Net Neutrality: Its History and Impact

The Net Neutrality Repeal

On December 14, 2017, the FCC (Federal Communications Commission) voted to repeal rules ensuring the maintenance of Net Neutrality, a set of rules regulating ISPs (Internet Service Providers) that prohibited them from favoring some website or services over others. Previously, they were barred from awarding faster internet speeds to certain content in exchange for payment, blocking access to websites with legal content, and slowing down certain categories of internet traffic. They were also required to make public how they prioritized online traffic when their networks were congested. It was a 3-2 vote split down party lines: FCC chair Ajit Pai along with Michael O’Rielly and Brendan Carr voted for the repeal with Democratic FCC appointees Mignon Clyburn and Jessica Rosenworcel opposing the repeal.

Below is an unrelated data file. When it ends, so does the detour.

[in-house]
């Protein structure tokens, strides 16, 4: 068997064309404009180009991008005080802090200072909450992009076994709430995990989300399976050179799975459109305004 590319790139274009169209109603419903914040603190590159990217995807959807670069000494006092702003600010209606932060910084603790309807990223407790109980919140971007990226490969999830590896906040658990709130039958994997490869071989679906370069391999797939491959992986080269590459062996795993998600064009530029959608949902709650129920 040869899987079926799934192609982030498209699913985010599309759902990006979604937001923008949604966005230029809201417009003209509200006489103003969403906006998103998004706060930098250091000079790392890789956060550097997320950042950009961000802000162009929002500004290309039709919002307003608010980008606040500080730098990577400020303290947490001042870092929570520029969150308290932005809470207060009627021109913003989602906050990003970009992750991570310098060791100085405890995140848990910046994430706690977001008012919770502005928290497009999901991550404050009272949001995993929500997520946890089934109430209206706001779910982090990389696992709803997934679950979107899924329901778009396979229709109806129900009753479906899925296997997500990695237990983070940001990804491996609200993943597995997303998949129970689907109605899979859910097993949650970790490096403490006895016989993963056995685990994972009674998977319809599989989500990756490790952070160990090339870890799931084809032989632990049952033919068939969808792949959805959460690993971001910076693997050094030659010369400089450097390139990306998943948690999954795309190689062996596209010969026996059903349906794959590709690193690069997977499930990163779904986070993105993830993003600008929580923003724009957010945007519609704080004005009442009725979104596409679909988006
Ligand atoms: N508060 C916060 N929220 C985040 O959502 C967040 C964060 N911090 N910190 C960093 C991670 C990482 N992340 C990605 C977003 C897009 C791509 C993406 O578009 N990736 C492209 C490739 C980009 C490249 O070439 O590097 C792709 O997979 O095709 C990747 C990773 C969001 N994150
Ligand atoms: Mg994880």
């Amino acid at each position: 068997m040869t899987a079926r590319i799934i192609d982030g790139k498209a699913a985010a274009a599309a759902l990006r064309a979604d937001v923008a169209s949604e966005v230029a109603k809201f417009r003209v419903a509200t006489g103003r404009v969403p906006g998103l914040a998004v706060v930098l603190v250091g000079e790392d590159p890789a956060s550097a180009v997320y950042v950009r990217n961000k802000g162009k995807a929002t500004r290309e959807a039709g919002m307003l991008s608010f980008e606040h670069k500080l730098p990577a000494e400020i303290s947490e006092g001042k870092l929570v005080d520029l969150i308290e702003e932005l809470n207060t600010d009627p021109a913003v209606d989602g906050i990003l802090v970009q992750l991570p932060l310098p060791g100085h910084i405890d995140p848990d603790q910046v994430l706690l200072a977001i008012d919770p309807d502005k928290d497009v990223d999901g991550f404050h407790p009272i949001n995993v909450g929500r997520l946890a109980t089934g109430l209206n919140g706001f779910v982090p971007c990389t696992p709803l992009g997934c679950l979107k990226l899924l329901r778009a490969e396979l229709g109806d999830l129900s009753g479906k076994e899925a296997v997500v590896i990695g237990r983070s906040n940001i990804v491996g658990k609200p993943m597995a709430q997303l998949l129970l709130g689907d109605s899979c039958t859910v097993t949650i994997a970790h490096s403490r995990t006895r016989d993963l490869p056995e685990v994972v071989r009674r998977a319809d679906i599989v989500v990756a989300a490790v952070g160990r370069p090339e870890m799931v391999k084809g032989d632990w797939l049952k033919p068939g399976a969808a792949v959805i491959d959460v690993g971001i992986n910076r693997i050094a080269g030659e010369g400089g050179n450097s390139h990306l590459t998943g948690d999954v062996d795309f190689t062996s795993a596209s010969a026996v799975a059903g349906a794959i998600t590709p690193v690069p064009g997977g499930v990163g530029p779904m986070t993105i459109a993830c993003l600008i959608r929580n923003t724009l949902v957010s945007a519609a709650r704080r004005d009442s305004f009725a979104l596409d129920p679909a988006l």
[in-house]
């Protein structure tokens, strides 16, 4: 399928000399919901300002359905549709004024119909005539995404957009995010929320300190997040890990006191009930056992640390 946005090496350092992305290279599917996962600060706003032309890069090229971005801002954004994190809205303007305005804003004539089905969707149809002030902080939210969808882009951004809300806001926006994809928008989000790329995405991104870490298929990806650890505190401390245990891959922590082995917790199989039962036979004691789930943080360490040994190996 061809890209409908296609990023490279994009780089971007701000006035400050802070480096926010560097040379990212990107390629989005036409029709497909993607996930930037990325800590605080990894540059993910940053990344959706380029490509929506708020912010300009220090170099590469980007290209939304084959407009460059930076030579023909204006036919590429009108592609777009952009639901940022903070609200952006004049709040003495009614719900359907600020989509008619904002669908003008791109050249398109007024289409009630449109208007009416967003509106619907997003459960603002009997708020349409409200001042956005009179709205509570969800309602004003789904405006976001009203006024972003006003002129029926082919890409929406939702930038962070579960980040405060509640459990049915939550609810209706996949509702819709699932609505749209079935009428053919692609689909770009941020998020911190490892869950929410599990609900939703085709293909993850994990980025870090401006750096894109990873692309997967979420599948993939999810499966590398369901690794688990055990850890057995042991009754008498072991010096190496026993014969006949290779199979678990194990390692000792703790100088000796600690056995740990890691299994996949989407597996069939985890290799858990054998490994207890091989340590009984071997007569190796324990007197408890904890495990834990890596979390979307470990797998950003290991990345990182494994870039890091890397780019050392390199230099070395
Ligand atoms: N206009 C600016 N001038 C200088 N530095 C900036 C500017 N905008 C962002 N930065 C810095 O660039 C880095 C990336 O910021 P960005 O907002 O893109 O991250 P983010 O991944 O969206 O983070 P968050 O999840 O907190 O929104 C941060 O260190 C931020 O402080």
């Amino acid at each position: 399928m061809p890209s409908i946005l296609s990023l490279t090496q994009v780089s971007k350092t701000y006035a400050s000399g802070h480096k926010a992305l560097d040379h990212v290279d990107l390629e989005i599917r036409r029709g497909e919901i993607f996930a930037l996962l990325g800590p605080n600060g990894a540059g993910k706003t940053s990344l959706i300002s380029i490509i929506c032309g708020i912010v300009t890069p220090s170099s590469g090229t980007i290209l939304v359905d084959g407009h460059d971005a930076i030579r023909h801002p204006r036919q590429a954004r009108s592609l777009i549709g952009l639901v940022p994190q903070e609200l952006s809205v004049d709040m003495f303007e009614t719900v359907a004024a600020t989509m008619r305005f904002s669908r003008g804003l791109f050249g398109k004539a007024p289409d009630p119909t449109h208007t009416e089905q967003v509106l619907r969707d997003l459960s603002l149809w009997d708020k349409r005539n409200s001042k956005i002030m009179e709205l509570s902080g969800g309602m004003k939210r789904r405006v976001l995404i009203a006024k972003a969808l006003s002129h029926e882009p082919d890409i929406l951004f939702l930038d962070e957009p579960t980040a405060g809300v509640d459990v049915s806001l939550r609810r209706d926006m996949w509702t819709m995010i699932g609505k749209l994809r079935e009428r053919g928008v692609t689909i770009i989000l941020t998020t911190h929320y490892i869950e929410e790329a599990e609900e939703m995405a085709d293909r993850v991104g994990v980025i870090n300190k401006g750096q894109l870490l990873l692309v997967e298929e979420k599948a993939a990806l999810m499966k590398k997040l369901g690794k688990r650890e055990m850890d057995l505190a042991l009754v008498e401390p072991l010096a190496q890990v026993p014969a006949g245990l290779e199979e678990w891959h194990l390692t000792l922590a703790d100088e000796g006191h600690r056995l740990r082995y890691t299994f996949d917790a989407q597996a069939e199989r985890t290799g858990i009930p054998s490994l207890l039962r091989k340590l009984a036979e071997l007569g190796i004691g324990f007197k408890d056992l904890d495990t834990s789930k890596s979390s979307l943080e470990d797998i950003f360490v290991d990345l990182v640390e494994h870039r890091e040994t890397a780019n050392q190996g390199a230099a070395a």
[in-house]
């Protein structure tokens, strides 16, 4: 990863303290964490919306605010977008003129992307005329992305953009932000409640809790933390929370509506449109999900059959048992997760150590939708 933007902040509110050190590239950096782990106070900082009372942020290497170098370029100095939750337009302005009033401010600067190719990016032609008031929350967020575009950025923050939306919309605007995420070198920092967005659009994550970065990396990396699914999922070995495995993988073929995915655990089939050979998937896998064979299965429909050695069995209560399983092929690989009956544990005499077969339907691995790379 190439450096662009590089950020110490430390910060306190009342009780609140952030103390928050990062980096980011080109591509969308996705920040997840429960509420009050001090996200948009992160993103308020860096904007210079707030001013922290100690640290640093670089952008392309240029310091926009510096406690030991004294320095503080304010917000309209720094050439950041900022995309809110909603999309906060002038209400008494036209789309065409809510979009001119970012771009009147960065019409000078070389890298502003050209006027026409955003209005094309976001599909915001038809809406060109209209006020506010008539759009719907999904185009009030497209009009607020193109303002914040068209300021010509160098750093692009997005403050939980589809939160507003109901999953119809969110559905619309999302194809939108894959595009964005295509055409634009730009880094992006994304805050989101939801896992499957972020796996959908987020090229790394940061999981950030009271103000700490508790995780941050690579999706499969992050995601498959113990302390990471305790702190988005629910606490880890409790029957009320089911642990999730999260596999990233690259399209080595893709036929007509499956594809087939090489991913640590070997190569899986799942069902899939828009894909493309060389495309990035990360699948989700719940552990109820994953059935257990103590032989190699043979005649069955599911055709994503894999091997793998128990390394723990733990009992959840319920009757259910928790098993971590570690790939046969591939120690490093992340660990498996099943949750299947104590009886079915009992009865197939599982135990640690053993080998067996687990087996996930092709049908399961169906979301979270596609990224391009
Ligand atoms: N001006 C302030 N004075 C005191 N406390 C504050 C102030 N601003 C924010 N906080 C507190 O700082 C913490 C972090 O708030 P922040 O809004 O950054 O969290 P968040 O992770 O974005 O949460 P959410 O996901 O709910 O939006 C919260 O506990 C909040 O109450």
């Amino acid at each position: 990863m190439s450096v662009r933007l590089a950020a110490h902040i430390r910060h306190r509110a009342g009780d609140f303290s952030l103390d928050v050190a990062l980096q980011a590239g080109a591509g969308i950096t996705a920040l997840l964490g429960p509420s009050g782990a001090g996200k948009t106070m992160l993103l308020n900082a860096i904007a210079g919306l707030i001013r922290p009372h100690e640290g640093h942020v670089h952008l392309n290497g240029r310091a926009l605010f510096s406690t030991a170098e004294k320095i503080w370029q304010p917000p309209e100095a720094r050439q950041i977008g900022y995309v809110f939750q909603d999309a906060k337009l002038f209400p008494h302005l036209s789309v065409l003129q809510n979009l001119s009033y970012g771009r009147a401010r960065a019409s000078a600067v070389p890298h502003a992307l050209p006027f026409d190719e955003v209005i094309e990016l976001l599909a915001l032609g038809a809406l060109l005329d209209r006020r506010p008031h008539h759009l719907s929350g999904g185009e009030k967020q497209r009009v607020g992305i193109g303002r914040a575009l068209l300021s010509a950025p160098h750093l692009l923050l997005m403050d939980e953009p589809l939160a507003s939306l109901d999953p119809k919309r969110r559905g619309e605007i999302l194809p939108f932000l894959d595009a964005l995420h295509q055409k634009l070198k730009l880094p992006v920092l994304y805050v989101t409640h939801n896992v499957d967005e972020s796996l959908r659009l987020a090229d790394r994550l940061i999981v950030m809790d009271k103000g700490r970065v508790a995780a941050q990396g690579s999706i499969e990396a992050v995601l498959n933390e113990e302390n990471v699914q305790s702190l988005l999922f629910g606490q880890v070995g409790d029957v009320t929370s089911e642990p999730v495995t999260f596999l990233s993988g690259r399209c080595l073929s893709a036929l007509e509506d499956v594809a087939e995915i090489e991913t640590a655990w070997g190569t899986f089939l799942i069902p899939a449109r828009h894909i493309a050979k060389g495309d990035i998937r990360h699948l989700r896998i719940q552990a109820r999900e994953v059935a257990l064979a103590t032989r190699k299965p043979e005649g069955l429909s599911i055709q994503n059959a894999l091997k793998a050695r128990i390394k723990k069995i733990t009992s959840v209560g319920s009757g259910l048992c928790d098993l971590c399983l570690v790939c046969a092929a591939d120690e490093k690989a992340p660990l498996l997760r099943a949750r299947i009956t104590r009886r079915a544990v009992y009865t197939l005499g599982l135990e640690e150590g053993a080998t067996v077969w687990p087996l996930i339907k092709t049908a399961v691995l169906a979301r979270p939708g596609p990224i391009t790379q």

Before 1996, when the internet as we know it today was still in infancy, all internet service providers were classified as Title II Common Carrier, like phone companies under The Communications Act of 1934 originally created for the regulation of phone companies. In a move towards deregulation, a new classification known as Title I – meaning Telecommunications Service – was created, giving internet service providers greater freedom in providing services, but it considered them content providers rather than service providers. Throughout the early 2000s, this unregulated internet was allowed to operate mostly unimpeded; however, the FCC chair during this time, Michael Powell, did see the need for ensuring some protections for consumers and content providers were in place enshrining the values of an “open internet” in 2005. These established what we call net neutrality today in name only, however providing no legal basis for protections. Still, the FCC did sometimes ensure net neutrality through various ruling as in 2008 when it voted 3-2 that Comcast had illegally blocked user access to file sharing service BitTorrent regardless of the amount of usage from consumers though the lack of a legal grounding for such a decision ultimately meant Comcast prevailed in the court system.